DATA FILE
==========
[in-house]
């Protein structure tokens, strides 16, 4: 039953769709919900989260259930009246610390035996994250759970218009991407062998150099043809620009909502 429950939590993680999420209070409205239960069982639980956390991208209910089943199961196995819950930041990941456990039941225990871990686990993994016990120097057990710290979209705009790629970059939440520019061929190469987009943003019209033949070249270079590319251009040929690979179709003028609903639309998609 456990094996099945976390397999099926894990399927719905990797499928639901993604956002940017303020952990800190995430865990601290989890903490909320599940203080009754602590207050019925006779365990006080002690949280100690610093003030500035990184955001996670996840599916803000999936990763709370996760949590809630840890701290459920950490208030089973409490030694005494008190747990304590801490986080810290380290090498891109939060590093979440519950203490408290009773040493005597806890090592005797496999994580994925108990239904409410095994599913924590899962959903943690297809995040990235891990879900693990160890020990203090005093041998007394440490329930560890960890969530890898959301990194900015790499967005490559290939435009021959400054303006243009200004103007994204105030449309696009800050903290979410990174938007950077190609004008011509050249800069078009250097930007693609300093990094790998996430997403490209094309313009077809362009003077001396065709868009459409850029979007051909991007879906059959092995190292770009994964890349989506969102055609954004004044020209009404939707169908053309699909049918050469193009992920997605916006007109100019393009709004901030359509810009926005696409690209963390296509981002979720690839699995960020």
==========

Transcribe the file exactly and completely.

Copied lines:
[in-house]
């Protein structure tokens, strides 16, 4: 039953769709919900989260259930009246610390035996994250759970218009991407062998150099043809620009909502 429950939590993680999420209070409205239960069982639980956390991208209910089943199961196995819950930041990941456990039941225990871990686990993994016990120097057990710290979209705009790629970059939440520019061929190469987009943003019209033949070249270079590319251009040929690979179709003028609903639309998609 456990094996099945976390397999099926894990399927719905990797499928639901993604956002940017303020952990800190995430865990601290989890903490909320599940203080009754602590207050019925006779365990006080002690949280100690610093003030500035990184955001996670996840599916803000999936990763709370996760949590809630840890701290459920950490208030089973409490030694005494008190747990304590801490986080810290380290090498891109939060590093979440519950203490408290009773040493005597806890090592005797496999994580994925108990239904409410095994599913924590899962959903943690297809995040990235891990879900693990160890020990203090005093041998007394440490329930560890960890969530890898959301990194900015790499967005490559290939435009021959400054303006243009200004103007994204105030449309696009800050903290979410990174938007950077190609004008011509050249800069078009250097930007693609300093990094790998996430997403490209094309313009077809362009003077001396065709868009459409850029979007051909991007879906059959092995190292770009994964890349989506969102055609954004004044020209009404939707169908053309699909049918050469193009992920997605916006007109100019393009709004901030359509810009926005696409690209963390296509981002979720690839699995960020």